Copper Rises on China Inventory Drop, U.S. Sentiment Data

Copper futures rose for the second straight day after inventories dropped to a seven-month low in China, the world’s biggest consumer of industrial metal, while U.S. consumer confidence rose to the highest since 2007.

Stockpiles of refined copper monitored by the Shanghai Futures Exchange fell to 190,330 metric tons, the lowest since October, data showed today. The Thomson Reuters/University of Michigan sentiment index rose to 83.7 in May, compared with 76.4 in April and the 77.9 median forecast in a Bloomberg survey of economists. The Standard & Poor’s 500 Index of equities climbed to a record.

“If inventories are going down, that’s a good sign,” Matt Zeman, a strategist at Kingsview Financial in Chicago, said in a telephone interview. “It looks like the market may have bottomed, and some of the enthusiasm from equities is spilling over into copper.”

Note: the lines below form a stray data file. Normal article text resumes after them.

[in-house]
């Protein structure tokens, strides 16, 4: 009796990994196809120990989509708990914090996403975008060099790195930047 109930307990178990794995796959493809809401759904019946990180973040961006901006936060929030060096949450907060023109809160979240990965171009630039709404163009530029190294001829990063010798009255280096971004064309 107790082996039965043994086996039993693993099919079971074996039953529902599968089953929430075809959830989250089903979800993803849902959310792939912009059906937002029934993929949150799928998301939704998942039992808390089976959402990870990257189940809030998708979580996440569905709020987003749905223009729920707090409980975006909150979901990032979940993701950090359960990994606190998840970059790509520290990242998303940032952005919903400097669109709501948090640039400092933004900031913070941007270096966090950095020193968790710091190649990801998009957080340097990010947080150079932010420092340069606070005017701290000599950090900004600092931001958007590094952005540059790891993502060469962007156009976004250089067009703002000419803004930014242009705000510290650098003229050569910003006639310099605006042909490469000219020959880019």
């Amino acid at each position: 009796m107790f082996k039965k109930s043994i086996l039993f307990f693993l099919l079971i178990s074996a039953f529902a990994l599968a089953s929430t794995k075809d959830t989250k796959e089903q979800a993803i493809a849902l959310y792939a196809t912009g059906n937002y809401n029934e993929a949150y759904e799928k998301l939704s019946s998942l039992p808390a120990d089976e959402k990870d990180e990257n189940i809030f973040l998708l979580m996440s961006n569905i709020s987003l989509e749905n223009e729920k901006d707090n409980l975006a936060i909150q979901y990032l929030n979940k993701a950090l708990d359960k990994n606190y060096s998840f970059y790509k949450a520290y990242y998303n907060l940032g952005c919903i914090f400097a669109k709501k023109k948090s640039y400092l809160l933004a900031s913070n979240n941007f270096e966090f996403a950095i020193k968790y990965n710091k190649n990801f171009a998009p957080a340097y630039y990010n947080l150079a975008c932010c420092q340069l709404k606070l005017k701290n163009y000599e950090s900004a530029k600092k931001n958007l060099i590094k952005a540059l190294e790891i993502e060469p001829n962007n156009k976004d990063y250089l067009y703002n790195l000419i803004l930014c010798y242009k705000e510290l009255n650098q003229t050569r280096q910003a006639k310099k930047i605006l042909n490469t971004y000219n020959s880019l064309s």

Copper futures for July delivery climbed 0.9 percent to settle at $3.323 a pound at 1:11 p.m. on the Comex in New York, capping a two-day rally of 1.8 percent. The U.S. is the second-biggest consumer of the metal.

This week, the price declined 0.9 percent, ending a three-week advance. Futures have dropped 9 percent this year.

On the London Metal Exchange, copper for delivery in three months rose 0.3 percent to $7,305 a ton ($3.31 a pound). Zinc, tin and lead gained, while aluminum and nickel dropped.

Before it's here, it's on the Bloomberg Terminal.